This won't be a real, proper album review, as my fellow reviewer here has more than adequately put down what one can expect from the music on "Sleeper wakes". This will be more like a confession, or a conclusion based on listening to Jeff Mills' work for quite some time... Let me begin by saying that I have most probably listened to, and in some cases numerous times, every single release this man has recorded which had been transfered to the medium of the compact disc. In addition to that, throughout the years I've also acquired plenty vinyls from his Axis label, which eventually brought me to purchasing "Sleeper wakes". Now, I have not been impressed by a Jeff Mills release to the extent this album stroke me with for a full decade. I mean, wow man, speaking of mr. Mills re-living his second youth. Speaking of producers who still have the golden touch... One would have thought that someone who has been in the business for as long as he has been can barely come up with a patchy album. And truth be said, at times "Contact special", "One man spaceship" and "Medium" left me wanting more, and even to this day, when I revisit those CDs, it's only certain tunes I like going back to. But not "Sleeper wakes". This album exemplifies everything Jeff has been doing back from when he released his classic Growth track and collaborated with Hood and Banks on the X-102 project, through to the Metropolis soundtrack, and then right back to the new millenium where he took his experimental, sci-fi techno to whole new levels with releases I already mentioned. While at times people accused him of being overly geekish, pretentious or what not, once and for all he hopefully layed down that fatal blow. "Sleeper wakes" has it all: from the eerie, hypnotic spaced out sequence on Crab Nebula, beatless passages where the listener can get completely lost within endless soundscapes Mills moulds and combines to give that perfect outer worldly experience right there in your living room, potential dance floor stompers, regardless of the fact nothing on this album is crafted with the clubs in mind, classic hypnotic Axis stuff which gives a heavy nod to his timeless 12"-ers (such as "Humana", "The other day" and maybe even "Tomorrow"), and absolutely no-nonsense Detroit techno which takes the best elements of his last couple of albums and gives it a fresh new look for the upcoming decade! Now, I know it will always be a matter of public debating and personal feelings and/or emotional attachments, but as much as I have been holding the first installment of "Waveform transmision" right under my pillow for approximately fifteen years now, it is only natural masterminds of the genre such as Jeff Mills reinvent themselves and their sound, leaving some of us behind, taking some with them, and maybe picking up newly found followers on the way. I have been off the Mills band wagon for a certain period of time, but this has got me convinced. I don't know how you'll feel about it, and I don't know if you'll hop on for a ride around the galaxy, but if you've been feeling what Jeff Mills has been doing lately, you seriously need to hear this. To avoid repeating the benchmark tracks here, as techsoul has already done that, I'll try and recommend some similar stuff. Firstly, Mills has recently kick started a new label called Something In The Sky, and up to now has released three vinyls under its flag. I should strongly urge anybody who identifies themselves with this album to check those out as well. Then, last year, Tresor Records has given "Discovers the rings of Saturn" an opportunity to enter this new and exciting decade through an improved version of that classic, aptly titled "Rediscovers the rings of Saturn". Needless to say, that is essential as well. Lastly, if you have remotely enjoyed Jeff Mills' "Actual", "One man spaceship" or "Contact special", then "Sleeper wakes" should be your next stop regardless of where you're heading. I know it's a bold statement, but in my opinion, this one on its own beats the three I mentioned above combined. But then, what do I know? It's not like I'm one of the world's most highly acclaimed personas on the techno scene, who has recorded enough material to last another four careers - whatever. Do check this out, however, while it's still in stock. My opinion is that this could become a highly sought after and collectible item, and in no time too. Excellent, but really remarkable work you have pulled off here Jeff! And to think he doesn't even consider quitting... One final comment: Jeff Mills has recently released "The occurence", an album in mixed format, which combines tracks off "Sleeper wakes", material from the Something In The Sky 12"-ers, plus some new music thrown in for good measure. So if you were wondering where all that great stuff comes from - right here!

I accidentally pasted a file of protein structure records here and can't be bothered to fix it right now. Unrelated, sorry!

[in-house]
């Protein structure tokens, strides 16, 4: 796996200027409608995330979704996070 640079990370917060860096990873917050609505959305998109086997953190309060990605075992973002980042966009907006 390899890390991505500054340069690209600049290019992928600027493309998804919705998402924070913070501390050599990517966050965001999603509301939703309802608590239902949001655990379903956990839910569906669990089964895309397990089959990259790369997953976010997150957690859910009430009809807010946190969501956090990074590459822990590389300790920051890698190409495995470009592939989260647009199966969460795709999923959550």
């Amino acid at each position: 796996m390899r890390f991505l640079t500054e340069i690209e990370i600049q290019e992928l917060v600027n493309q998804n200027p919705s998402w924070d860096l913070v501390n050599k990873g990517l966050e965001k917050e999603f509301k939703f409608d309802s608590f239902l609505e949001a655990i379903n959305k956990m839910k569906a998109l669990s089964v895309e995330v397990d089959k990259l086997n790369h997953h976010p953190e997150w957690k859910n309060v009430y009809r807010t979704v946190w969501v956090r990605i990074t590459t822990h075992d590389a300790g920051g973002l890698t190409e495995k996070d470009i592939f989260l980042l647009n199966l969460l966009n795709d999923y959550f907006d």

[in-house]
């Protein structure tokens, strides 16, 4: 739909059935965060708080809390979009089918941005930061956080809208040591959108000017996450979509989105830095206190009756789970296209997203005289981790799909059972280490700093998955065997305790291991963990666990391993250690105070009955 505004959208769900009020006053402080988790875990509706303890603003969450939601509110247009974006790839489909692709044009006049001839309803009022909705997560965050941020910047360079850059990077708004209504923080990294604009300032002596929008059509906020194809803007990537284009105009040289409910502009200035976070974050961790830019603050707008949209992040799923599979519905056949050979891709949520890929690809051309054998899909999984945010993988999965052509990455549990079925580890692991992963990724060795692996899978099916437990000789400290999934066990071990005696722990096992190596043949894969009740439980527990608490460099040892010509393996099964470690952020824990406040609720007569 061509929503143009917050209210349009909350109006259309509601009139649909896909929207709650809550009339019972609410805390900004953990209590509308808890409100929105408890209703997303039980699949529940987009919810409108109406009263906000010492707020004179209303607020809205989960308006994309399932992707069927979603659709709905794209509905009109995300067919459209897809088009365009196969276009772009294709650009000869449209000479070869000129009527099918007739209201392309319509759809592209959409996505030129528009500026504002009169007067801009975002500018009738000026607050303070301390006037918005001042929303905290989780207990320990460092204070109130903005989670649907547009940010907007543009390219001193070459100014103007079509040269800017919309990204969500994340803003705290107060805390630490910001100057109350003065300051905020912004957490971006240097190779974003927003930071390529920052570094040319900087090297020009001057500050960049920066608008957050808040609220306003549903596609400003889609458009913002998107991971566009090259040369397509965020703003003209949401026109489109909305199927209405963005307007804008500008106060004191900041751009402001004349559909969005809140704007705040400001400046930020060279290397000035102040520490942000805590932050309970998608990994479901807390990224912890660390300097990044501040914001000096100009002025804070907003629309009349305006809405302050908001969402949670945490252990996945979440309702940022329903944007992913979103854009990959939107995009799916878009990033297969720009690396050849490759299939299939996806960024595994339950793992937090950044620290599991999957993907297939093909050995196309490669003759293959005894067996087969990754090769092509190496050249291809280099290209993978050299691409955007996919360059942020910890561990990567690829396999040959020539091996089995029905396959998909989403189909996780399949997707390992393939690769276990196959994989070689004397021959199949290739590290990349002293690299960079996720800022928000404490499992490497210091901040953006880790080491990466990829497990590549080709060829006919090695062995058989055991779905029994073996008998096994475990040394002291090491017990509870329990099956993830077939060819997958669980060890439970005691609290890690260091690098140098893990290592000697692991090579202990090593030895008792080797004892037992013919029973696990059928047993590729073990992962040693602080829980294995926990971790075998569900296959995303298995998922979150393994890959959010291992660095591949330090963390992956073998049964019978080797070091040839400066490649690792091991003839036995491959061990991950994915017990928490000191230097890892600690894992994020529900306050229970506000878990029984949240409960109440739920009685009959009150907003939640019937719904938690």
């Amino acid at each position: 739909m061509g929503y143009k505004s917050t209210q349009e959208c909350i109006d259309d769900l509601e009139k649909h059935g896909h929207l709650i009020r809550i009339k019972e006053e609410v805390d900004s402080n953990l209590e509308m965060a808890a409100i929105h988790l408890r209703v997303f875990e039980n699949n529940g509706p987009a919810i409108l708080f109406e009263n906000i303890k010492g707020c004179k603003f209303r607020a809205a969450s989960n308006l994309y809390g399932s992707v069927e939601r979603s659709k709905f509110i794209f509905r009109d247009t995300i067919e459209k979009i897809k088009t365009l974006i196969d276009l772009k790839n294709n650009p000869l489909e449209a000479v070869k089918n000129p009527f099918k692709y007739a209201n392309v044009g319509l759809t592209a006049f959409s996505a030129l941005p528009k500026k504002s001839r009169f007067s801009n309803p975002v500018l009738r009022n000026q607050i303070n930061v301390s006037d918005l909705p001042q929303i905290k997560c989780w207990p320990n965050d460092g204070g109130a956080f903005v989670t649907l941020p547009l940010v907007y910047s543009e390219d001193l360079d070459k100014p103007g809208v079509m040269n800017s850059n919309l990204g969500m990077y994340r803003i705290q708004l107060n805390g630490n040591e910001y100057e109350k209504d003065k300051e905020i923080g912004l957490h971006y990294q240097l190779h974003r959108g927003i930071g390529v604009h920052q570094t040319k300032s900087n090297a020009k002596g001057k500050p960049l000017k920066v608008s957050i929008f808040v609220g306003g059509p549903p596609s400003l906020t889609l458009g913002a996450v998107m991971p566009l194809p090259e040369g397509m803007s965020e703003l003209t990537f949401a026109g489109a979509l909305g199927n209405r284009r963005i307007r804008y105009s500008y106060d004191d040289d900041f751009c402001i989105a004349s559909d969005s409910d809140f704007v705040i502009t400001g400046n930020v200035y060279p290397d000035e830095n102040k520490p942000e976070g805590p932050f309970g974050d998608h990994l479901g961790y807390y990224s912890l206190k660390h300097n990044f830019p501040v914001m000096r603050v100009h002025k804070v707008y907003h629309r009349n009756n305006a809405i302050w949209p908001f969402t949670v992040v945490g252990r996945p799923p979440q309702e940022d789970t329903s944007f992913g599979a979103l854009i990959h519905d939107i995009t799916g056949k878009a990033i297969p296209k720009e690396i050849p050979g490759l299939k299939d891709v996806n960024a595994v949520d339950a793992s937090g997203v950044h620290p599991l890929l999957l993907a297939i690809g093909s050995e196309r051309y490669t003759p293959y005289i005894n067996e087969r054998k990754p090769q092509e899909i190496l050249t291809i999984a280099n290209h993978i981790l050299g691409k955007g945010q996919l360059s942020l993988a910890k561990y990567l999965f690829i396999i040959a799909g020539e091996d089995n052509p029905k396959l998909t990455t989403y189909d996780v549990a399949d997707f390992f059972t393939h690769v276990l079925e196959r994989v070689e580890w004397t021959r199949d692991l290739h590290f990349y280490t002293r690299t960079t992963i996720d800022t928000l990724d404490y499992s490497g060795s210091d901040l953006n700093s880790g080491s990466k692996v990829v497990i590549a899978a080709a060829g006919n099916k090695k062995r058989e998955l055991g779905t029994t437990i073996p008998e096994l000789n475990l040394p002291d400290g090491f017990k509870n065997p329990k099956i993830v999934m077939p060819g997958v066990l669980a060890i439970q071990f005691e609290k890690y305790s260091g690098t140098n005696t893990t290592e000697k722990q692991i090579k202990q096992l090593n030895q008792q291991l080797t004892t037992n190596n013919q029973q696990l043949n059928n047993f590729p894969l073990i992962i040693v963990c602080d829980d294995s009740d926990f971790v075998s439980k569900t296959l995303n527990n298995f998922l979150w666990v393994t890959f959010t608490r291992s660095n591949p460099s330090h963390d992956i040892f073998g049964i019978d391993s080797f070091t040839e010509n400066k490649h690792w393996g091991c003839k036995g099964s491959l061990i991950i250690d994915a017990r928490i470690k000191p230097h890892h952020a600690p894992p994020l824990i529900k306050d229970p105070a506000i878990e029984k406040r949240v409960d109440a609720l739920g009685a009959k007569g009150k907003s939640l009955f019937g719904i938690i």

I just logged in to say how wonderful this review is, and, as a longtime listener / dj of Mills, I agree on all your points: this is part of a vision that stretches back to X-102, Growth, and especially Metropolis, and has been expanding ever since. Mills has gone Afrofuturist, exploring the sonic fictions of outerspace, and it is beautiful, haunting, amazing work that puts techno right back where it should be: in the future.
Quite a stunner of an album, actually. Jeff Mills takes his distinctive styles one step further with this one. "The Sleeper Wakes" has the word "tension" written all over it. Even tunes like "Oxide Garden", "From Beyond The Star" or "Mysterious Stars" which only give well known schemes another go (think Mills trademark sparse and straight 909 beats plus minimalist synth signals with eerie atmospheric sounds on top - similar to some tunes on "Contact Special") have a certain extra quality and manage to keeps things slightly below the boiling point for the listener. Beyond the boiling point however, Jeff Mills is up for new experiments. "Space Walk" combines UR-like 909 harshness with bubbling bass toms and thick layers of drama - astronaut suit claustrophoby meets infinite space. "Burn Off" is a cool synth workout, paving the way for "The Visitor" - quite simply the heart of the album and a future classic. "The Visitor" rides fast paced synth bass staccatos, with a few drum sounds working against them and making the groove literally turn around itself - with some extreme frequencies building and disappering along the way. And lets not forget "Radiation Storm", "Satellite Retrieval" or "Diametric" running on broken 909 beats. Unlike "One Man Spaceship", this is not just an assembly of great tunes under a half hearted plot which was obviously created after the music. One can tell by listening that both concept and music were developed at the same time. The result is a remarkably dense audio trip which has a place among Jeff Mills best work to date.